Local Caregiver Believed Infected By Utah Zika Patient

Zika In United States
Photo: (UPI/Shutterstock/Kitsadakron_Photography)

SALT LAKE CITY, Utah, July 18, 2016 (Gephardt Daily) — The Utah Department of Health is investigating a new case of Zika discovered in Utah in a victim who they believe has not traveled to a Zika-infested part of the world or had sexual with an infected person — previously the two ways the virus was known to be acquired.

The new case was found in someone who served as caretaker for the Utah patient who died recently of unknown causes, but whose blood had an unusually high amount of the Zika virus. The deceased had traveled overseas to an area where Zika is common.

The caretaker has since recovered.

“The new case in Utah is a surprise, showing that we still have more to learn about Zika,” said Dr. Erin Staples, a medical epidemiologist with the U.S. Centers for Disease Control and Prevention working in Utah.

Dr. Angela Dunn, deputy state epidemiologist at the Utah Department of Health, agreed the case may be unique.

“Our knowledge of this virus continues to evolve and our investigation is expected to help us better understand how this individual became infected,” Dunn said.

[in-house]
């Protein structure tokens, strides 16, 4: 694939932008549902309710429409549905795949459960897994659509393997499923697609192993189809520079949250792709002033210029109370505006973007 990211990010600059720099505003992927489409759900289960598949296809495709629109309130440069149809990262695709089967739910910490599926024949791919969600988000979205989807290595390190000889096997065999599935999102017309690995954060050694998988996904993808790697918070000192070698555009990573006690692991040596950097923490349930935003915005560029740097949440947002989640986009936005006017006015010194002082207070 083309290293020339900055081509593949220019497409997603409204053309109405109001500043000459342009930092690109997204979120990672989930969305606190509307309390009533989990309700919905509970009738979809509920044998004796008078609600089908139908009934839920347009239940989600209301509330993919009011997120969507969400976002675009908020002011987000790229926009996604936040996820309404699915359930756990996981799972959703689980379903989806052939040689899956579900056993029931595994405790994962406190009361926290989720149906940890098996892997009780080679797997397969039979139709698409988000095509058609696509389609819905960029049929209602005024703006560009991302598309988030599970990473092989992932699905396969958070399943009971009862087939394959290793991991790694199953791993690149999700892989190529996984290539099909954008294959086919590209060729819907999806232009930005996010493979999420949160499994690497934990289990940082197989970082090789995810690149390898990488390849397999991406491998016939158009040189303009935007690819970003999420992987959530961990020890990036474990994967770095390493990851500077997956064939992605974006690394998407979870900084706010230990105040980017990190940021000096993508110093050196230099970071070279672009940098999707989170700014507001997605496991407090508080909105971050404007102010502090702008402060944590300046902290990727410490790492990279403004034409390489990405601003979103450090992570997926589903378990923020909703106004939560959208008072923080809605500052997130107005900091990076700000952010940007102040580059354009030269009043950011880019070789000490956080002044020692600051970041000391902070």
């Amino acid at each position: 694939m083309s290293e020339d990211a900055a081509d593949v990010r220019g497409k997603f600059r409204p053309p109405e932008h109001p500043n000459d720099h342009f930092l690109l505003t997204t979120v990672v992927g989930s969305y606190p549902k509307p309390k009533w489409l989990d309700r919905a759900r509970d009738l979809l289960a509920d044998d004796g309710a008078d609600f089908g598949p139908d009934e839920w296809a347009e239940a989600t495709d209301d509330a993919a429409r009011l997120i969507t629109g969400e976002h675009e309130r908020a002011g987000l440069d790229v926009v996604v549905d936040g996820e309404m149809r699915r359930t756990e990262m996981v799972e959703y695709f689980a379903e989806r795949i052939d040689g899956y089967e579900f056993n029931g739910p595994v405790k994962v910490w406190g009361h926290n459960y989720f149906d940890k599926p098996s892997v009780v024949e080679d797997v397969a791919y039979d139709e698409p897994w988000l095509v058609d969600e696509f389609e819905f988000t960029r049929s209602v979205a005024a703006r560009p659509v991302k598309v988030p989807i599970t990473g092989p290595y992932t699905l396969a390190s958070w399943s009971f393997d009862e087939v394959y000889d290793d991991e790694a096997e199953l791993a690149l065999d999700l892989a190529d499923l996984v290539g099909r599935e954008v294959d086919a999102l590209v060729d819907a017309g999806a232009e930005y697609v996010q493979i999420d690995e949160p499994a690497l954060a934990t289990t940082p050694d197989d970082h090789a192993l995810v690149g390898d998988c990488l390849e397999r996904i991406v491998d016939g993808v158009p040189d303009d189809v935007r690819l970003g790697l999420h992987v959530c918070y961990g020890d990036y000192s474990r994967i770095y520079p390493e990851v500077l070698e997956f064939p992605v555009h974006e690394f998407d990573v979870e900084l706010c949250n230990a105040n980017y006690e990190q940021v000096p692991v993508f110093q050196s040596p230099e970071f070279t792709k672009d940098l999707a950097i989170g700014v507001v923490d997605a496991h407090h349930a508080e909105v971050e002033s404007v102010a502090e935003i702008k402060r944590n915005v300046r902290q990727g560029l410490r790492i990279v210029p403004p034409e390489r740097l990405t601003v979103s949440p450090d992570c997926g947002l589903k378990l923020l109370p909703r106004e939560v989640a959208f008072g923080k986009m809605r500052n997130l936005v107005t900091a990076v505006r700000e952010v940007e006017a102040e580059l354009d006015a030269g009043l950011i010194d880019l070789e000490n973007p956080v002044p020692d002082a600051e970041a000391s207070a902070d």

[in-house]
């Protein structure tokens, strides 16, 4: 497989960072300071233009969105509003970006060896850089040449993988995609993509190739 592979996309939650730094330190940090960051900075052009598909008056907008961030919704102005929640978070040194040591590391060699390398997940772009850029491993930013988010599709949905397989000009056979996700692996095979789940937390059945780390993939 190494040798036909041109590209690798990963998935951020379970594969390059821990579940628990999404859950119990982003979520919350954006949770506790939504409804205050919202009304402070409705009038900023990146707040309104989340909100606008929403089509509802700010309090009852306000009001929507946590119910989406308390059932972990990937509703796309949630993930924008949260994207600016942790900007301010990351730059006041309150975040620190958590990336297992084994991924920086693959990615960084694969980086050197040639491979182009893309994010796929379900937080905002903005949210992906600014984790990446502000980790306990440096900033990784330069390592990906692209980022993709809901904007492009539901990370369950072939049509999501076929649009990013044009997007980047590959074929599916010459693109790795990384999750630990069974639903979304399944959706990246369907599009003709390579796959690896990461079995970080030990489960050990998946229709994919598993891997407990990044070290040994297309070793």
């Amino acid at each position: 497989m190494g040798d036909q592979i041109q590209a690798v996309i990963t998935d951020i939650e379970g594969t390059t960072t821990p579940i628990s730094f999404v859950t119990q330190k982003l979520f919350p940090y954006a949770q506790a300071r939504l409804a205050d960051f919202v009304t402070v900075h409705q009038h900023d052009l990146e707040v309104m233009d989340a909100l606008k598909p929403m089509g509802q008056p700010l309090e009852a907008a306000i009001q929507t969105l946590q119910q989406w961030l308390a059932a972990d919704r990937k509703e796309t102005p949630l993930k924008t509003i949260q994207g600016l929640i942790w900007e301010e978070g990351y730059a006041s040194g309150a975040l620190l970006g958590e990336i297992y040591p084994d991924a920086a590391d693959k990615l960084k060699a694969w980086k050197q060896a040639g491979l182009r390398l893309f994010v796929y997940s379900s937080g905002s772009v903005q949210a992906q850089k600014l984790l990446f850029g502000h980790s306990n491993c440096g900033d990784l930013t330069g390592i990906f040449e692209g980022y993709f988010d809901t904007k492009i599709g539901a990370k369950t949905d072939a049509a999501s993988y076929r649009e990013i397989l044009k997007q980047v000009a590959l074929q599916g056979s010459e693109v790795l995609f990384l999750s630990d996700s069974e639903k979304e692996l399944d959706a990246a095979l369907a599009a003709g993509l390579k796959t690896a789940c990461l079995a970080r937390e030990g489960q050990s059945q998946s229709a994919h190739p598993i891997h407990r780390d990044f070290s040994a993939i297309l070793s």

“Based on what we know so far about this case, there is no evidence that there is any risk of Zika virus transmission among the general public in Utah.”

Public health investigators are interviewing the person and family contacts to learn more about the types of contact they had with deceased patient.
They are also collecting samples for testing from family members and others who had contact with the deceased patient while they were ill and are working in the communities where the two cases lived to trap and test mosquitoes.
“We’re doing our part as public health officials to learn more about the virus and about this specific case,” said Gary Edwards, executive director of the SLCOHD.
“In the meantime, the public, and especially pregnant women, should continue to take recommended steps to protect themselves from Zika virus.”

Varieties of mosquitoes that carry the Zika virus are not native to Utah.

The Center for Disease Control recommends women who are pregnant not travel to areas with Zika due to the high risk of birth defects, particularly microcephaly. Pregnant women also should use condoms or avoid sex with partners who have been an an area of high Zika infection.

For more Zika prevention tips, click on this link.


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